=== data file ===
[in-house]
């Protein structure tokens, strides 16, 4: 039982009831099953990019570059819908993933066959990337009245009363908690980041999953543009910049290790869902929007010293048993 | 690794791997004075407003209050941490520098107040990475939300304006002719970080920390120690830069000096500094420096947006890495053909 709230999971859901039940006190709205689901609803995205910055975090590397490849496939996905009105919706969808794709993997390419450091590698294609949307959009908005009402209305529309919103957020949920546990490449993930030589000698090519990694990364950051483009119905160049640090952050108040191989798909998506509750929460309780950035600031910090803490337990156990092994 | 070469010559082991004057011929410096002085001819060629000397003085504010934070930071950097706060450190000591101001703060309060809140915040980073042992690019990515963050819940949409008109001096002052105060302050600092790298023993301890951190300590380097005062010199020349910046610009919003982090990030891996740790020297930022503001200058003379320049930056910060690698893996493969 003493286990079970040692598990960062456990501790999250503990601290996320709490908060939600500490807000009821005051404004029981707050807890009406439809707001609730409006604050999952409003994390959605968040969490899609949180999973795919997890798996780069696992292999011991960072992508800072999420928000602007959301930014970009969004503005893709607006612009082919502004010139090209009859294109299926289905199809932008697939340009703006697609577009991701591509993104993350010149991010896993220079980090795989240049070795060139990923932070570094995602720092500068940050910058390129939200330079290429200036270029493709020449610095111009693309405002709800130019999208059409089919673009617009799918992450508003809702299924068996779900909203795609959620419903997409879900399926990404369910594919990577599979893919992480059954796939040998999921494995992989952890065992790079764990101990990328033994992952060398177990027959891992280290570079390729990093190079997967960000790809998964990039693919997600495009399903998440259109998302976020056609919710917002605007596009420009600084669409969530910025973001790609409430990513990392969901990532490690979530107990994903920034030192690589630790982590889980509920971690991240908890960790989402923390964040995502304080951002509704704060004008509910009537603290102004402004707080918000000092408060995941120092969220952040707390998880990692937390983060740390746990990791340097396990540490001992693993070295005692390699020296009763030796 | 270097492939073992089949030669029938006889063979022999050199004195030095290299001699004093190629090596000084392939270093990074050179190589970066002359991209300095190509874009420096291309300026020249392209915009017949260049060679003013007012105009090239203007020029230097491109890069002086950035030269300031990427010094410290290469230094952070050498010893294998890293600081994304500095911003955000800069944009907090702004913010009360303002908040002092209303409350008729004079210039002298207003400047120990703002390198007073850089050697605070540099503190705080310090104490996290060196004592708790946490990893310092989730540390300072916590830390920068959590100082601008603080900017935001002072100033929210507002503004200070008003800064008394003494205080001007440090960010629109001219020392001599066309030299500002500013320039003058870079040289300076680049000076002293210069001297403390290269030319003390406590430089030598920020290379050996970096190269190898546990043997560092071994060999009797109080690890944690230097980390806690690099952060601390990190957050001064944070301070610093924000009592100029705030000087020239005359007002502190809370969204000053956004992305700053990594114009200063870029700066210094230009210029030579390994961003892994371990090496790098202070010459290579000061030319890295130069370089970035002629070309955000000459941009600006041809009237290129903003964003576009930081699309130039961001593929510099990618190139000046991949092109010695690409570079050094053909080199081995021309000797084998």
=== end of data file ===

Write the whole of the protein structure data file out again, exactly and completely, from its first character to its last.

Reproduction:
[in-house]
């Protein structure tokens, strides 16, 4: 039982009831099953990019570059819908993933066959990337009245009363908690980041999953543009910049290790869902929007010293048993 | 690794791997004075407003209050941490520098107040990475939300304006002719970080920390120690830069000096500094420096947006890495053909 709230999971859901039940006190709205689901609803995205910055975090590397490849496939996905009105919706969808794709993997390419450091590698294609949307959009908005009402209305529309919103957020949920546990490449993930030589000698090519990694990364950051483009119905160049640090952050108040191989798909998506509750929460309780950035600031910090803490337990156990092994 | 070469010559082991004057011929410096002085001819060629000397003085504010934070930071950097706060450190000591101001703060309060809140915040980073042992690019990515963050819940949409008109001096002052105060302050600092790298023993301890951190300590380097005062010199020349910046610009919003982090990030891996740790020297930022503001200058003379320049930056910060690698893996493969 003493286990079970040692598990960062456990501790999250503990601290996320709490908060939600500490807000009821005051404004029981707050807890009406439809707001609730409006604050999952409003994390959605968040969490899609949180999973795919997890798996780069696992292999011991960072992508800072999420928000602007959301930014970009969004503005893709607006612009082919502004010139090209009859294109299926289905199809932008697939340009703006697609577009991701591509993104993350010149991010896993220079980090795989240049070795060139990923932070570094995602720092500068940050910058390129939200330079290429200036270029493709020449610095111009693309405002709800130019999208059409089919673009617009799918992450508003809702299924068996779900909203795609959620419903997409879900399926990404369910594919990577599979893919992480059954796939040998999921494995992989952890065992790079764990101990990328033994992952060398177990027959891992280290570079390729990093190079997967960000790809998964990039693919997600495009399903998440259109998302976020056609919710917002605007596009420009600084669409969530910025973001790609409430990513990392969901990532490690979530107990994903920034030192690589630790982590889980509920971690991240908890960790989402923390964040995502304080951002509704704060004008509910009537603290102004402004707080918000000092408060995941120092969220952040707390998880990692937390983060740390746990990791340097396990540490001992693993070295005692390699020296009763030796 | 270097492939073992089949030669029938006889063979022999050199004195030095290299001699004093190629090596000084392939270093990074050179190589970066002359991209300095190509874009420096291309300026020249392209915009017949260049060679003013007012105009090239203007020029230097491109890069002086950035030269300031990427010094410290290469230094952070050498010893294998890293600081994304500095911003955000800069944009907090702004913010009360303002908040002092209303409350008729004079210039002298207003400047120990703002390198007073850089050697605070540099503190705080310090104490996290060196004592708790946490990893310092989730540390300072916590830390920068959590100082601008603080900017935001002072100033929210507002503004200070008003800064008394003494205080001007440090960010629109001219020392001599066309030299500002500013320039003058870079040289300076680049000076002293210069001297403390290269030319003390406590430089030598920020290379050996970096190269190898546990043997560092071994060999009797109080690890944690230097980390806690690099952060601390990190957050001064944070301070610093924000009592100029705030000087020239005359007002502190809370969204000053956004992305700053990594114009200063870029700066210094230009210029030579390994961003892994371990090496790098202070010459290579000061030319890295130069370089970035002629070309955000000459941009600006041809009237290129903003964003576009930081699309130039961001593929510099990618190139000046991949092109010695690409570079050094053909080199081995021309000797084998």